Evie was pretty set for this flight, she watched Toy Story 3 3 times in a row, back to back to back. She kept saying she wasn’t going to watch it again, but then a few minutes later, she’d be hooked. I think she might have slept through the end the first time. Oliver was pretty fussy and we were constantly doing whatever we could to keep him happy (with mixed results). So it was good that Evie didn’t take much effort. Hey, at least they had changing tables in the bathrooms on the airplane.
Finally, after a long exhausting flight we made it. To Newark. Paris travel tip #8: for international flights, DO NOT choose a connecting flight. Fly direct, it’s worth it, even if it costs a little more. We had to get off the plane, claim our baggage, and go through customs before re-checking our bags and re-going through security. So it was like all the bad parts of going to the airport, twice. Not to mention the fact that we had gotten up very early and traveled on an exhausting flight already.
Evie did a good job of holding it together all day, except for one little exception. When we were going through customs, she had an absolute meltdown. This was, of course, the worst possible moment. We’re trying to be all calm and serious and making sure we do the right thing, and she is just screaming like a demon is trying to crawl out of her nose. We strapped her into the stroller and pushed her through the airport, kicking and screaming.
When we got to customs and the guy was looking through the passports, he said, “Is there another little girl down there I can’t see?” Evie immediately answered with something like “RAAAARGH!” It was sort of like transporting a Tasmanian Devil through the airport. Luckily, the guy was very nice and understanding, and he let us through.
I think, at this point, Sara and I were delirious. We were standing in line to go through security, and we realized that we had filled our water bottles before getting on the last plane, but we were going through security again, so we would have to empty them (for the 20 seconds that we went through the metal detector, after which, of course, we could fill them up again). I just remember at one point we were chugging these water bottles and then I dropped all of the passports all over everywhere and Sara and I were laughing so hard we had tears in our eyes. I was probably literally insane at that point (as if taking 2 small kids on a 12 hour airplane odyssey wasn’t proof enough already).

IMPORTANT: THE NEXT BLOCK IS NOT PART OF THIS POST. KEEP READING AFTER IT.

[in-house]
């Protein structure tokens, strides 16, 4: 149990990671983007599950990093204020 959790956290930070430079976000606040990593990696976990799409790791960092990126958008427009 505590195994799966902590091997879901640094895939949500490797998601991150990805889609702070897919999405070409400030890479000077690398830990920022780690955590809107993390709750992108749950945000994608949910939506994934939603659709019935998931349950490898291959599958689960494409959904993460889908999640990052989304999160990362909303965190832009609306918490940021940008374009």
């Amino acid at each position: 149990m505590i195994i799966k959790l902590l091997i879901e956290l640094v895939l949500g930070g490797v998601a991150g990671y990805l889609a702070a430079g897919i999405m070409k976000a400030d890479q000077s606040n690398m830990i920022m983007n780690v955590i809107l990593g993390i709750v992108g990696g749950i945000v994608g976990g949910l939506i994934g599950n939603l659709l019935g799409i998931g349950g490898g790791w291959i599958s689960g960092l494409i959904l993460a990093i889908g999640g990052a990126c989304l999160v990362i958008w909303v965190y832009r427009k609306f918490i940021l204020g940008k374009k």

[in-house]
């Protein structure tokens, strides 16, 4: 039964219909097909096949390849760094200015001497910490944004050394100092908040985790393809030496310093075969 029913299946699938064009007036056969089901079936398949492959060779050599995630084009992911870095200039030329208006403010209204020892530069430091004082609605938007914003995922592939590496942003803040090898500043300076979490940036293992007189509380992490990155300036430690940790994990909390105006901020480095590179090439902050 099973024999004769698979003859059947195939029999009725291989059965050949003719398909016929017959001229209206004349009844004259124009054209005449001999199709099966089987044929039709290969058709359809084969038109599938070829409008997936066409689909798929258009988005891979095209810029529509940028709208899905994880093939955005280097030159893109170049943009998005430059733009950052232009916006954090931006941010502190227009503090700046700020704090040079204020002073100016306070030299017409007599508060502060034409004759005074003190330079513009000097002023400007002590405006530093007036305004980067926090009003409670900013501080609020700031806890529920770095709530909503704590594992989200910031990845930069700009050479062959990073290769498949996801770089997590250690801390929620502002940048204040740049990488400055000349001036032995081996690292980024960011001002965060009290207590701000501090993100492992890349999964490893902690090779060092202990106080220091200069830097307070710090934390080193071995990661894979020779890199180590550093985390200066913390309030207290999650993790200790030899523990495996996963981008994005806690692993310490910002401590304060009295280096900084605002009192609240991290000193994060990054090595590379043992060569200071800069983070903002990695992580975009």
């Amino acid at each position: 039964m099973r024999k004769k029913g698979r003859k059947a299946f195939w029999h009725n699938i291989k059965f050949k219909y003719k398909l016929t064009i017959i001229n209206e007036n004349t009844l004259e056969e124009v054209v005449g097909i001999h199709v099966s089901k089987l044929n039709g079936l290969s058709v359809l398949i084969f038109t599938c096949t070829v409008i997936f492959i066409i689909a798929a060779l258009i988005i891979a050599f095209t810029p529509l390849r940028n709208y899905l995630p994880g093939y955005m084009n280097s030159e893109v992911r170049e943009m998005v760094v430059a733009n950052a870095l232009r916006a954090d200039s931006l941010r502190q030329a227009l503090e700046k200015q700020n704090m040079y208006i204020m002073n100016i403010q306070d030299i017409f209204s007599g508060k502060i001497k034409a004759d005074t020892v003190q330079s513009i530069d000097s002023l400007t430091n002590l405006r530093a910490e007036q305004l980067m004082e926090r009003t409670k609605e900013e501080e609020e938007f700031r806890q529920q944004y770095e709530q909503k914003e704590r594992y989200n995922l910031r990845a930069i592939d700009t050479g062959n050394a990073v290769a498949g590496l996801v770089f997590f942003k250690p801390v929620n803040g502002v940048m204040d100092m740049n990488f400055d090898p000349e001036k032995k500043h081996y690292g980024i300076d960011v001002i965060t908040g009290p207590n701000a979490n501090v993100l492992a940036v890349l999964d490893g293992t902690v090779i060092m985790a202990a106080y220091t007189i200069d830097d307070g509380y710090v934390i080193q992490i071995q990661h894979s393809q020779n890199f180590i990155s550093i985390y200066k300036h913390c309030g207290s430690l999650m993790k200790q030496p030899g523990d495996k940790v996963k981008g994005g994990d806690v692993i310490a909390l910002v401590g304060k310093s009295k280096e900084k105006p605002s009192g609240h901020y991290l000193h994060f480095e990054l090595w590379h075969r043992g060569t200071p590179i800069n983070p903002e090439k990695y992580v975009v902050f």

We had 2 hours to make our connecting flight, and it couldn’t have been 1 second shorter or we wouldn’t have made it. Finally we touched down in beautiful, blessed Chicago. The second I stepped off the plane, I was crushed in the face with a big allergy fist. It was weird, how immediate it was.
So now we’re back in Chicago, our long road is ended, right? Wrong. After we got our bags, we had to take a shuttle to the parking lot and then drive all the way home in rush hour traffic. Evie crashed hard in the car and couldn’t be roused for anything. It was a long, long, rough day on all of us, and I couldn’t blame her. Of course we were all up by4 a.m. the next day, but what are you going to do?
Part 9C, The End
So that’s it! 9 posts and over 14,000 words later, our trip is complete. I don’t know which was more exhausting, coming home from Paris, or writing these posts. But it was a good trip, and very complete, much like the aforementioned posts.
So, let’s review, shall we?
My tips for Paris travel:
- Watch what wines the French people buy, and buy those.
- Buy a timed ticket for the Eiffel Tower.
- Walk to Trocodero for good pictures of the Eiffel Tower.
- Dress up a little bit, or you’ll stand out like a sore thumb.
- Take advantage of the fresh food options.
- Buy a museum pass.
- Notre Dame Paris is not equal to Notre Dame South Bend.
- Fly direct.
And if any of you are still reading at this point, thanks! We’ll soon be back to our regular schedule of bacon and zombie links.